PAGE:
Scientists say the world could use some serious clean up. Despite this, it seems like some of the population isn’t ready to give lifestyle choices that contribute to the mess. The good news is, when it comes to the quality of your living space, there are small changes that let you work together with nature to clean up the air toxins in your home you never knew you were breathing in.
That’s right. The air in your home is likely more toxic than the air outside of it, especially if there is any stagnancy. There can be toxic chemicals like formaldehyde (yes, that’s basically embalming fluid), benzene, and a host of other nasty inhalants. There are even some natural elements that can cause illness when they build up in a home, like pollen, bacteria, mold, and various outdoor contaminants.
Not to worry, nature has provided some green friends that will not only lighten up the mood of the house, but also clean the very air you breathe while adding oxygen to it. Not only that, but these plants are near impossible to kill. For those of you whose thumb is less green, and more like black spotted grey, this is a major bonus.
Apparently NASA is into studying more than space travel. They found out that Garden Mum removes ammonia, benzene, formaldehyde, and xylene from your home’s air. Plus, it’s fun to see the looks on your friend’s faces when you point to it and say, “This, is me Mum!”
Not too sure if this plant cleans up a lot of toxins, but it is a quick way to up your oxygen count. Spider plants multiply like, well, spiders! With bright, indirect light, this plant will send out shoots that grow baby plants on the ends, of which you can propagate. Give some to your friends when your house starts to burst at the seams.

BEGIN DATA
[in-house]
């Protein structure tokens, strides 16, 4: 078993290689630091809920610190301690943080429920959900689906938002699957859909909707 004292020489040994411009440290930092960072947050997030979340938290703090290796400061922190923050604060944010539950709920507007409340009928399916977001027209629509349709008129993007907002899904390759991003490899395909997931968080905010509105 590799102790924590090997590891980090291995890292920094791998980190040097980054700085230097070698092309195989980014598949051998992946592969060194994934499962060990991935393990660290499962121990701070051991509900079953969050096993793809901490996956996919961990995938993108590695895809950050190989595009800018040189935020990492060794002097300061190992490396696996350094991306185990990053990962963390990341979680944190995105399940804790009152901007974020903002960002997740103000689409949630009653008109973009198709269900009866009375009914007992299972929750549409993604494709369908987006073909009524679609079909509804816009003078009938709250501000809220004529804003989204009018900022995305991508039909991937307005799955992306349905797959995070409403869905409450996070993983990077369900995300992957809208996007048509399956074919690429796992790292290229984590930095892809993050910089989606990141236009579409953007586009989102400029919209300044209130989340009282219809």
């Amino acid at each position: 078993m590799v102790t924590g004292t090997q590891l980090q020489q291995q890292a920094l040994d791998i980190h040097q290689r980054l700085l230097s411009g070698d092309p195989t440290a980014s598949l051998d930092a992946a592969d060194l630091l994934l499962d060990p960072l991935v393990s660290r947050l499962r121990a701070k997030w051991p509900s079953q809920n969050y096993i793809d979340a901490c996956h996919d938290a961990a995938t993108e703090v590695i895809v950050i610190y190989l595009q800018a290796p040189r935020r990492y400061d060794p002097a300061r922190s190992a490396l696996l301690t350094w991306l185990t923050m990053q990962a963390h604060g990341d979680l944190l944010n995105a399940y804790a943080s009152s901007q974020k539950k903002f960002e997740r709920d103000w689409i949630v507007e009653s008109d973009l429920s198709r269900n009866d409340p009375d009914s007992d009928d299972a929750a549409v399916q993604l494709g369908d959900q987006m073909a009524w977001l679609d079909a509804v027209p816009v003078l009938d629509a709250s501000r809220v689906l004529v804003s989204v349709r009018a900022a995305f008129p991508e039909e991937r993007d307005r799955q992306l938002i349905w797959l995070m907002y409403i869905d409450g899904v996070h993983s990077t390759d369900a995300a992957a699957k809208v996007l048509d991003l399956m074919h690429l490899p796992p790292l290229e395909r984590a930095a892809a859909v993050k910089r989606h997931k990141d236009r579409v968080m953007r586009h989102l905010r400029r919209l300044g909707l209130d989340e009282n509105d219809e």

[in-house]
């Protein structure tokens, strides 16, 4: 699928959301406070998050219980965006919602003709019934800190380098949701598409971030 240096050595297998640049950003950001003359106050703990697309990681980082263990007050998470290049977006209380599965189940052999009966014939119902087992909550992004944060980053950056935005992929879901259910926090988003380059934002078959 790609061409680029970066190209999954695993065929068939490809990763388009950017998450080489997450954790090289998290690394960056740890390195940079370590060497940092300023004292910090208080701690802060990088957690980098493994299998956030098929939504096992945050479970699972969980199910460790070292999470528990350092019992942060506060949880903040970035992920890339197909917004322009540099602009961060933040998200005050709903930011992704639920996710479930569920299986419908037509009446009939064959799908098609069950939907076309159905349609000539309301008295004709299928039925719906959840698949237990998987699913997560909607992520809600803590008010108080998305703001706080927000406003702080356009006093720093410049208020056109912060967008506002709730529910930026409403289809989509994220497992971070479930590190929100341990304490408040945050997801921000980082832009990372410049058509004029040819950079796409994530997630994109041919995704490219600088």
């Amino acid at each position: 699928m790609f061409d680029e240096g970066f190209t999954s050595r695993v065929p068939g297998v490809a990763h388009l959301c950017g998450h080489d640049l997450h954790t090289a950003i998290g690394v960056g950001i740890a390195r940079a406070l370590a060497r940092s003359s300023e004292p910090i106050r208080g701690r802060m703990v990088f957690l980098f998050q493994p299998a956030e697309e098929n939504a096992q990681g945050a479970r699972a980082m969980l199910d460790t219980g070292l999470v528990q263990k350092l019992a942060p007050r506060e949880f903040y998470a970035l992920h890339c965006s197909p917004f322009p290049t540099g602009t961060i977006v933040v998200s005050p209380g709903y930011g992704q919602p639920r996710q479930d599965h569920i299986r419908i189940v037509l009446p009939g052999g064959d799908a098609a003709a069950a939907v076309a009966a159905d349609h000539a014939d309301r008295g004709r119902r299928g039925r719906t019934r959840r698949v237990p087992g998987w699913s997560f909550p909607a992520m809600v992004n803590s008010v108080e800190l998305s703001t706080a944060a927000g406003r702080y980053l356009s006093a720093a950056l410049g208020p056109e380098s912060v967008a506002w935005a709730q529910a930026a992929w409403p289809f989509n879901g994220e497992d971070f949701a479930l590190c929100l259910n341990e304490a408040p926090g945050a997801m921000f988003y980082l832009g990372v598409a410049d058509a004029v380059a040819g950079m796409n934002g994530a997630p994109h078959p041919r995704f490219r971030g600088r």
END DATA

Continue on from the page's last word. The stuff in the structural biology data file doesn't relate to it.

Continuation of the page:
With over 40 varieties, there’s bound to be one that fits your home. They are also great for removing benzene, formaldehyde, trichloroethylene, and xylene from the air. Be aware that they are toxic to cats and dogs. If you have pets, might want to just leave this one to cleansing the outdoors.
Ficus trees can grow between two and ten feet tall, depending on the pot they are in. They are very proficient at cleaning the air, specializing in removing benzene, trichloroethylene and formaldehyde.
This plant has a pleasant, hippy sounding name, produces beautiful flowers, but make no mistake, it’s as resilient as John McClane in the movie, Die Hard. They flower through most of the summer and prefer shady spots with moist but not soggy soil. You can also trust the peace lily to remove ammonia, benzene, formaldehyde and trichloroethylene from the air.
Cleaning the air since 90,000,000 years BC (possibly even further back)! These old dogs clean up the pollutants xylene and formaldehyde. It is recommended that you place these in bathrooms. Why? Not only do they like cool, humid environments and indirect light, but it let’s you feel like you’re in a prehistoric jungle when answering nature’s call.
Link: How to Grow Boston Ferns
Preferring dry conditions (which means it only needs watering once per month) and very little direct light, these plants have become office favorites. They are great for removing benzene, formaldehyde, trichloroethylene and xylene from your breathing space.
Link: Snake Plant Care
These trees thrive in full sunlight, and can grow up to 12 feet tall. They are great for high, indoor spaces with large windows and/or skylights. Like the others, Bamboo Palms also remove benzene and trichloroethylene, but are most effective at removing formaldehyde from the air.
Not only is the liquid of this plant amazing for rubbing on burns, rashes, and internal health, but it also removes (surprise!) formaldehyde from indoor air. It’s worth do a little studying on the various things Aloe is good for. Once you learn how beneficial it is, it’ll be tough not to want it in your place.